Facebook CEO Mark Zuckerberg currently reading Orwell’s Revenge

In a surprise Q&A session Tuesday evening, Facebook’s (FB, Tech30) CEO said he only spends 50 to 60 hours each week doing “real work” in the office or in meetings. But he conceded that if the definition of “work” were expanded, he’d be working his “whole life.”

Facebook CEO Mark Zuckerberg currently reading Orwell’s RevengeFacebook Ceo - Reading Book - Orwell's Revenge book 1984 -


(1) “That depends on what you count as work,” Zuckerberg said in response to a question about how many hours he works each day. “I spend most of my time thinking about how to connect the world and serve our community better, but a lot of that time isn’t in our office or meeting with people or doing what you’d call real work.”

(2) “I take a lot of time just to read and think about things by myself,” he added. “If you count the time I’m in the office, it’s probably no more than 50-60 hours a week. But if you count all the time I’m focused on our mission, that’s basically my whole life.”

(3) “I think net neutrality is important…For people who are not on the internet though, having some connectivity and some ability to share is always much better than having no ability to connect and share at all,” Zuckerberg said.

Orwell’s Revenge: The 1984 Palimpsest


George Orwell’s bleak vision of the future, one in which citizens are monitored through telescreens by an insidious Big Brother, has haunted our imagination long after the publication of 1984. Orwell’s dystopian image of the telescreen as a repressive instrument of state power has profoundly affected our view of technology, posing a stark confrontational question: Who will be master, human or machine? Experience has shown, however, that Orwell’s vision of the future was profoundly and significantly wrong: The conjunction of the new communications technologies has not produced a master-slave relation between person and computer, but rather exciting possibilities for partnership.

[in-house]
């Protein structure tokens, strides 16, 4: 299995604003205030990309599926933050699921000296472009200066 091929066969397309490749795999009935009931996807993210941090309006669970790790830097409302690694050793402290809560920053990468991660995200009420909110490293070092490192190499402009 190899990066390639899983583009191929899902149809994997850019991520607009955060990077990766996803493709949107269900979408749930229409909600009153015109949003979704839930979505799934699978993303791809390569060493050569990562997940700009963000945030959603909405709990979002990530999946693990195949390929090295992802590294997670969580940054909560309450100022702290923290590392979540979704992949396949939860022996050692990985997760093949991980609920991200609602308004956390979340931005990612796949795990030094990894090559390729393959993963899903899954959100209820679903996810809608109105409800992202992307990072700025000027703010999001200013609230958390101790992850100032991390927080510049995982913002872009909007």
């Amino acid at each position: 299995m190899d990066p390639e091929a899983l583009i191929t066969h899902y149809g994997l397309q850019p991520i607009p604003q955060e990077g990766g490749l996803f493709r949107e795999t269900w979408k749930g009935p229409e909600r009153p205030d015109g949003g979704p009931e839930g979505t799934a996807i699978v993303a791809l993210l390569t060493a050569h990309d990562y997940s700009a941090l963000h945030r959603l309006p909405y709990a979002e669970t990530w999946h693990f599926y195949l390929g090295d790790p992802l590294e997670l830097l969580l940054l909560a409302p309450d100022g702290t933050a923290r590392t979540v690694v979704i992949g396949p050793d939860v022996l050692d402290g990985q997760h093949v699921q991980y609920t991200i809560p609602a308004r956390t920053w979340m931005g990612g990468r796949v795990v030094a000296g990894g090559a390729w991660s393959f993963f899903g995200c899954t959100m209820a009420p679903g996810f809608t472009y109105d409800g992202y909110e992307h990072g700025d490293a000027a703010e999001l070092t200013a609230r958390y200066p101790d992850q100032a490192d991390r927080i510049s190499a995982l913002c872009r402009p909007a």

Orwell's Revenge Book - Peter.W.Huber 1984

Peter Huber reveres Orwell’s legacy, but understands his error, seeing this new technological revolution for what it isa force not for political repression, but for freedom and enhanced creativity. And what better way to demonstrate the power and excitement of the emerging supermedium than to turn the computer against Orwell’s own text? In an extraordinary demonstration of the emerging supermedium’s potential to engender new forms of creativity, Huber’s book boldly reimagines 1984 from the computer’s point of view. After first scanning all of Orwell’s writings into his personal computer, Huber used the machine to rewrite the book completely, for the most part using Orwell’s own language. Alternating fiction and non-fiction chapters, Huber advances Orwell’s plot to a surprising new conclusion while seamlessly interpolating his own explanations and arguments. The result is a fascinating utopian work which envisions a world at our fingertips of ever-increasing information, equal opportunity, and freedom of choice.

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